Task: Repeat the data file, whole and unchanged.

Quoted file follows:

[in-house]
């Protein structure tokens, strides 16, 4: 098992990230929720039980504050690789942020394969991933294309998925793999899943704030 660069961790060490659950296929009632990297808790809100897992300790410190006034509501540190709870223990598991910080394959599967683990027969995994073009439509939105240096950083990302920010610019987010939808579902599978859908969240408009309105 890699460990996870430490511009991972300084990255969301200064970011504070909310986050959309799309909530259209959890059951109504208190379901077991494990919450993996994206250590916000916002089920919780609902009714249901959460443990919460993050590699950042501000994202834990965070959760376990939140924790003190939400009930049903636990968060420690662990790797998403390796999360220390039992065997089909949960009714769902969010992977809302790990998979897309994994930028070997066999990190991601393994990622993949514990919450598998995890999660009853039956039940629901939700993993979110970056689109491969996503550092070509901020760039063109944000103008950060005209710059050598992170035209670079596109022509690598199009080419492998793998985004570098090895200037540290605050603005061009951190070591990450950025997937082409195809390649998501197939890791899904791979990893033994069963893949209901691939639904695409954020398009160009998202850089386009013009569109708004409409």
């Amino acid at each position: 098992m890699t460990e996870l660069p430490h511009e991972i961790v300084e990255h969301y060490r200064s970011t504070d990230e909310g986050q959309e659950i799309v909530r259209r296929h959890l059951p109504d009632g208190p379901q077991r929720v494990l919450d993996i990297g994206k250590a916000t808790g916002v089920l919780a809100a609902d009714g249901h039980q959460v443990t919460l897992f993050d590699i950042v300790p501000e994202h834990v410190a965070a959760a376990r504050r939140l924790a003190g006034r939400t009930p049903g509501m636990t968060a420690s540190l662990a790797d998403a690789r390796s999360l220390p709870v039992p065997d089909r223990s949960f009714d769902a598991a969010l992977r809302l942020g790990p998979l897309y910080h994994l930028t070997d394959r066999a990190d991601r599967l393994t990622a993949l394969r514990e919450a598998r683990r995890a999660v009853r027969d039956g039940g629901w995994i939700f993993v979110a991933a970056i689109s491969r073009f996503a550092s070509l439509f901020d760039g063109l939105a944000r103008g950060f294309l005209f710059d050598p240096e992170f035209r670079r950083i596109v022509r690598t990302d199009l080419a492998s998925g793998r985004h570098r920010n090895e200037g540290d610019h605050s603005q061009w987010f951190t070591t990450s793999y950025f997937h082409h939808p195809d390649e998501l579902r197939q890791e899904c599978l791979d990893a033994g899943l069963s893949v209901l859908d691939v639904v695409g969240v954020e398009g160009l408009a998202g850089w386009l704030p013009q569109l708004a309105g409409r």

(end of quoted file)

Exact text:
[in-house]
């Protein structure tokens, strides 16, 4: 098992990230929720039980504050690789942020394969991933294309998925793999899943704030 660069961790060490659950296929009632990297808790809100897992300790410190006034509501540190709870223990598991910080394959599967683990027969995994073009439509939105240096950083990302920010610019987010939808579902599978859908969240408009309105 890699460990996870430490511009991972300084990255969301200064970011504070909310986050959309799309909530259209959890059951109504208190379901077991494990919450993996994206250590916000916002089920919780609902009714249901959460443990919460993050590699950042501000994202834990965070959760376990939140924790003190939400009930049903636990968060420690662990790797998403390796999360220390039992065997089909949960009714769902969010992977809302790990998979897309994994930028070997066999990190991601393994990622993949514990919450598998995890999660009853039956039940629901939700993993979110970056689109491969996503550092070509901020760039063109944000103008950060005209710059050598992170035209670079596109022509690598199009080419492998793998985004570098090895200037540290605050603005061009951190070591990450950025997937082409195809390649998501197939890791899904791979990893033994069963893949209901691939639904695409954020398009160009998202850089386009013009569109708004409409």
């Amino acid at each position: 098992m890699t460990e996870l660069p430490h511009e991972i961790v300084e990255h969301y060490r200064s970011t504070d990230e909310g986050q959309e659950i799309v909530r259209r296929h959890l059951p109504d009632g208190p379901q077991r929720v494990l919450d993996i990297g994206k250590a916000t808790g916002v089920l919780a809100a609902d009714g249901h039980q959460v443990t919460l897992f993050d590699i950042v300790p501000e994202h834990v410190a965070a959760a376990r504050r939140l924790a003190g006034r939400t009930p049903g509501m636990t968060a420690s540190l662990a790797d998403a690789r390796s999360l220390p709870v039992p065997d089909r223990s949960f009714d769902a598991a969010l992977r809302l942020g790990p998979l897309y910080h994994l930028t070997d394959r066999a990190d991601r599967l393994t990622a993949l394969r514990e919450a598998r683990r995890a999660v009853r027969d039956g039940g629901w995994i939700f993993v979110a991933a970056i689109s491969r073009f996503a550092s070509l439509f901020d760039g063109l939105a944000r103008g950060f294309l005209f710059d050598p240096e992170f035209r670079r950083i596109v022509r690598t990302d199009l080419a492998s998925g793998r985004h570098r920010n090895e200037g540290d610019h605050s603005q061009w987010f951190t070591t990450s793999y950025f997937h082409h939808p195809d390649e998501l579902r197939q890791e899904c599978l791979d990893a033994g899943l069963s893949v209901l859908d691939v639904v695409g969240v954020e398009g160009l408009a998202g850089w386009l704030p013009q569109l708004a309105g409409r």